Ill people bear a particular wisdom about the condition they’re experiencing through the everyday adjustments like a three- to four-hour reserve of energy for activities, wheelchairs and crutches after surgery, or the necessity to keep a port dry when bathing or at the beach.  Surely, the epistemic privilege afforded to the practitioner has its value; there is no denying the power of the biomedical knowledge that comes from years of medical school. However, as Havi Carel claims, “knowledge from a first-person experience of illness crucially interlaces with and illuminates the medical facts.” Adding first person accounts to the medical picture may make diagnostic, therapeutic, and empathetic contributions to healthcare provisions.[5]

Healthcare treatments are becoming more effective and there are more options for treatment than ever. Of course, a consequence is an imbalance of focus favoring the skilled applications of technologies that leaves the whole sick person unaddressed.  Often a patient with symptoms associated with a certain disease is hastily classified. With insufficient attention to his whole lived experience, a gap arises between the vocational perspective of the healthcare professional and that of the patient.


Patients’ insights can help with diagnosis and treatment as well as enriching HCPs’ empathy and they can mitigate the feelings of alienation experienced by patients.  No matter the amount of methods, data, and knowledge an HCP brings to the encounter—one thing the patient brings that the clinician can never do is the first-person experience of the disorder in question


In her book, Phenomenology of Illness, Carel expounds upon this phenomenological resource toolkit in a chapter co-authored with James Ian Kidd called “Epistemic Injustice in Healthcare.” This chapter intends to bring to the fore biases that source epistemic injustice, a term coined by philosopher Miranda Fricker denoting “a form of injustice that is uniquely epistemic, i.e. is done to the speaker in their capacity as knower.”[6] (Carel, 181)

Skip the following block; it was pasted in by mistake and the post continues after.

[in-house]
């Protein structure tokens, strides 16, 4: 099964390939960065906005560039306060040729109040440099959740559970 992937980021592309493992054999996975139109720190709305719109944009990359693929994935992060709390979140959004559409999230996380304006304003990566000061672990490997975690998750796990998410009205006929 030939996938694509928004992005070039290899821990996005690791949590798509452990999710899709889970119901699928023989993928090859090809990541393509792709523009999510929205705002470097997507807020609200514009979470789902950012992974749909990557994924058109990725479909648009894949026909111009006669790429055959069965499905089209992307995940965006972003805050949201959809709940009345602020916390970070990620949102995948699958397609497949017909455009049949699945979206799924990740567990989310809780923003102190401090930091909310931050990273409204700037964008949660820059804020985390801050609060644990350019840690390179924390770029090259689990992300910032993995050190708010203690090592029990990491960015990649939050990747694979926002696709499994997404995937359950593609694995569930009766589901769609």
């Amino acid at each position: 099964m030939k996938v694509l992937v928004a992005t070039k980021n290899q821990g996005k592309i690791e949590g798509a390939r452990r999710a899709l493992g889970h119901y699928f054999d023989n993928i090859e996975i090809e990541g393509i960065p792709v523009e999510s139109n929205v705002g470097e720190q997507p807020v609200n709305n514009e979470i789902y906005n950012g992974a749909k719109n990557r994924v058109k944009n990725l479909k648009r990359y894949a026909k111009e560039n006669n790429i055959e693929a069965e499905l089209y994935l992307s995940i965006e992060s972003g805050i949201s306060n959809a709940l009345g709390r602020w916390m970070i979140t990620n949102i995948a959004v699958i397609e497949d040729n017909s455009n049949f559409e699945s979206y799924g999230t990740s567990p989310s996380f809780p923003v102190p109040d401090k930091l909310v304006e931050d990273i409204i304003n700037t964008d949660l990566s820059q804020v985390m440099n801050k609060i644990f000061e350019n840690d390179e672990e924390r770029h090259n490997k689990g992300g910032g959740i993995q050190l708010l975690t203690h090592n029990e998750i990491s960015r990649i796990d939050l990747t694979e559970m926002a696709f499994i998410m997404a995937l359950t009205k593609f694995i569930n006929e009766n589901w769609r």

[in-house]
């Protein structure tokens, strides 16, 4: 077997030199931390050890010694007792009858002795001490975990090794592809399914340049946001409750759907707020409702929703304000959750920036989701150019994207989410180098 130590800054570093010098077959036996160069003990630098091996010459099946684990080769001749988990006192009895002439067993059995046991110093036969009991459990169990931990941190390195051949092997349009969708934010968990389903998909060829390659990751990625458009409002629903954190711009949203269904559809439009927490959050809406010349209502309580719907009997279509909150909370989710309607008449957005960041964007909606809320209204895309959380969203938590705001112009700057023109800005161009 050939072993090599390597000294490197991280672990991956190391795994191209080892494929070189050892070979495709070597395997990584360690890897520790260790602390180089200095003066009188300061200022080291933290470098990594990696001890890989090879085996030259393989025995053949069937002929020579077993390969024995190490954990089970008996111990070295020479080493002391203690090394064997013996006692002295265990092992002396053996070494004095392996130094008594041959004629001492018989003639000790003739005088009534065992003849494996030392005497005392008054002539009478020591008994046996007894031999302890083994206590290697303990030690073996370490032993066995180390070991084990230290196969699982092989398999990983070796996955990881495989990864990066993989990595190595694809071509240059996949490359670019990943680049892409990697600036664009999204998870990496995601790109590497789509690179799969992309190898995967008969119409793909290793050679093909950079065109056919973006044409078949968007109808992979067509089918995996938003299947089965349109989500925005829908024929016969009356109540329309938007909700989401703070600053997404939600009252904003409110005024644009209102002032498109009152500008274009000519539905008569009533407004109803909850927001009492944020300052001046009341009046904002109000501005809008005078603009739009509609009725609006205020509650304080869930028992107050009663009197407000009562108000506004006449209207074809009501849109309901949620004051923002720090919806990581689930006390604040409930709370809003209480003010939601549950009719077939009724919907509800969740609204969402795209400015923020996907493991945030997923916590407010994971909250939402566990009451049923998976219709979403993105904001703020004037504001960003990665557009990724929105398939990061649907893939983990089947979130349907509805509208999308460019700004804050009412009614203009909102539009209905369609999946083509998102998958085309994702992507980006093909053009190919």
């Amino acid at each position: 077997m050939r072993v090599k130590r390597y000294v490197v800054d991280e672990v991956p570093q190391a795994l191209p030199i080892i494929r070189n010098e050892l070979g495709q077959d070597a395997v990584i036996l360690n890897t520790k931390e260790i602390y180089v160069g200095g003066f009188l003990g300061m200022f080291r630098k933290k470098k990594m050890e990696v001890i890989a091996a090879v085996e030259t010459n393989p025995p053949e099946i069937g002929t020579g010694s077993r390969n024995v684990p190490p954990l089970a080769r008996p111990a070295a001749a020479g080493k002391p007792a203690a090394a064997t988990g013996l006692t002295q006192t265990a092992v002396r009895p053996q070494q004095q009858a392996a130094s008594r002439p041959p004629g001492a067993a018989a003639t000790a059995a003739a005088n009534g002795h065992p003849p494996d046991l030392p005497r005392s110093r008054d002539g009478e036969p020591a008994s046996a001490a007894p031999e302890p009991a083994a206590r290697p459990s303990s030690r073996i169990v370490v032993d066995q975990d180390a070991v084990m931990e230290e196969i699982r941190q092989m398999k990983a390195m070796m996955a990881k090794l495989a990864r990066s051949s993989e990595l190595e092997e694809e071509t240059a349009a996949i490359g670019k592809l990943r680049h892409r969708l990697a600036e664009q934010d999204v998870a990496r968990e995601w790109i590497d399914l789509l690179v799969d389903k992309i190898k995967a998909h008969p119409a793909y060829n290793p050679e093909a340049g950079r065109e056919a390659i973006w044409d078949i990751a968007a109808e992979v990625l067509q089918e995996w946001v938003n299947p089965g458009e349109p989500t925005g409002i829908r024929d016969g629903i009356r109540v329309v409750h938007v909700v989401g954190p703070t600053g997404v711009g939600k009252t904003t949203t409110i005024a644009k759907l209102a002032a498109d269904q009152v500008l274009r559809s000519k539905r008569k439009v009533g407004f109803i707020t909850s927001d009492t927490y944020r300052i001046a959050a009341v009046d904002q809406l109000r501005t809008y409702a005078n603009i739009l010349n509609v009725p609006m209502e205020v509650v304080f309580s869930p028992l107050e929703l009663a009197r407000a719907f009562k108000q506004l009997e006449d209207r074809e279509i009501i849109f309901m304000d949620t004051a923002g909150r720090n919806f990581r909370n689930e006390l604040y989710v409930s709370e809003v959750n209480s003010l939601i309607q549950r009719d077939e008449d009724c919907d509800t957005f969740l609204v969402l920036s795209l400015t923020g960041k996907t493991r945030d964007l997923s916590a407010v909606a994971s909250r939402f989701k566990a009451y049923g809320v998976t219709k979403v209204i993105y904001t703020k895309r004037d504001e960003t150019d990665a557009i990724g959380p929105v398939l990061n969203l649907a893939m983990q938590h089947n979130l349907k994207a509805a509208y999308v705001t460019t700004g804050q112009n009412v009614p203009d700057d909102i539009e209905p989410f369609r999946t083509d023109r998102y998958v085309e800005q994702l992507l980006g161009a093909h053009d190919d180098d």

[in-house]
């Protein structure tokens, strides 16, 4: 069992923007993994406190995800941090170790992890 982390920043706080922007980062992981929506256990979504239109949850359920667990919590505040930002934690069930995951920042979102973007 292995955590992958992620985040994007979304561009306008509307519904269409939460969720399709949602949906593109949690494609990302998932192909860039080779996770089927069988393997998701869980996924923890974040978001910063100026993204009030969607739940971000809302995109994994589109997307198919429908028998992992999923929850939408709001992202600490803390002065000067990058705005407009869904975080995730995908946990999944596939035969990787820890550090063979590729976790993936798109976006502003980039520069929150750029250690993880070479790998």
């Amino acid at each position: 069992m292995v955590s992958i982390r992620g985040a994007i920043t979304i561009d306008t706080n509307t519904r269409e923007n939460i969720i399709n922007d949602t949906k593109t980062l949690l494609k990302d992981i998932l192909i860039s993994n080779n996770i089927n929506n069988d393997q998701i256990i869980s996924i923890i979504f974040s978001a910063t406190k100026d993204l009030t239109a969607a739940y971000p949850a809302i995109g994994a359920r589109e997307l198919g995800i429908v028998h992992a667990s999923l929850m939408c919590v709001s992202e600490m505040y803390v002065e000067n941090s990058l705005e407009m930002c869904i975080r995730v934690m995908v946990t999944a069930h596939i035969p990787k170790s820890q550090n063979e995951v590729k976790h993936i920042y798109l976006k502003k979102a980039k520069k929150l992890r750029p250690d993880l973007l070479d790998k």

So what this means is that honoring patient testimonies also involves acknowledging the other gap at hand: “collective hermeneutical impoverishment” or the hermeneutical gap. This involves an inadequacy or lack of concepts that a patient can use to fully articulate his illness experience.  An example here could be the case where someone is trying to communicate sexual harassment in a culture where the concept does not exist. Degrees of ineffability involved with illness and suffering can exacerbate this gap.  Additionally, stigma can contribute here as well. A patient may censor her report in attempt to show up in a favorable light amidst certain internalized stereotypes.[7]

This gap in understanding each other’s perspective can be enigmatic. Ultimately, phenomenology and existentialism are approaches well-suited to supplement medical systems constrained by rigidities accumulated through decades of tradition.  They allow us to respond with finesse and plasticity, flexible to the flowing present moment.  

By paying attention to a particular aspect of the experience at a time, a person’s account can take on more depth and substance. Some possible ways to refine that reflection are by focusing on these general features of illness: removal from routine and habitual way of living, loss of control, different ways of space and time, and transformed social life. These are inspired by robust models of illness from philosopher S.K. Toombs in “The Meaning of Illness: A Phenomenological Approach to the Patient-Physician Relationship” and Havi Carel in Phenomenology of Illness.  What’s common to these and of phenomenology at large are avenues through which we can make sense of the world, necessary conditions for the world to make any sense whatsoever.

All in all, distancing from our presuppositions helps us all think about illness and medicine with more clarity. This can create space for possibility.

“In examining disease, we gain wisdom about anatomy and physiology and biology. In examining the person with disease, we gain wisdom about life.”
Oliver W. Sacks

[1] Carel, “Phenomenology as a Resource for Patients,” 13.

[2] Merleau-Ponty, Phenomenology of Perception, 44.

[3] Carel, Phenomenology of Illness, 181.

[4] Carel, “Phenomenology as a Resource for Patients,” 113.

[5] Carel, Phenomenology of Illness, 198.

[6] Carel, 181.

[7] Carel, 190.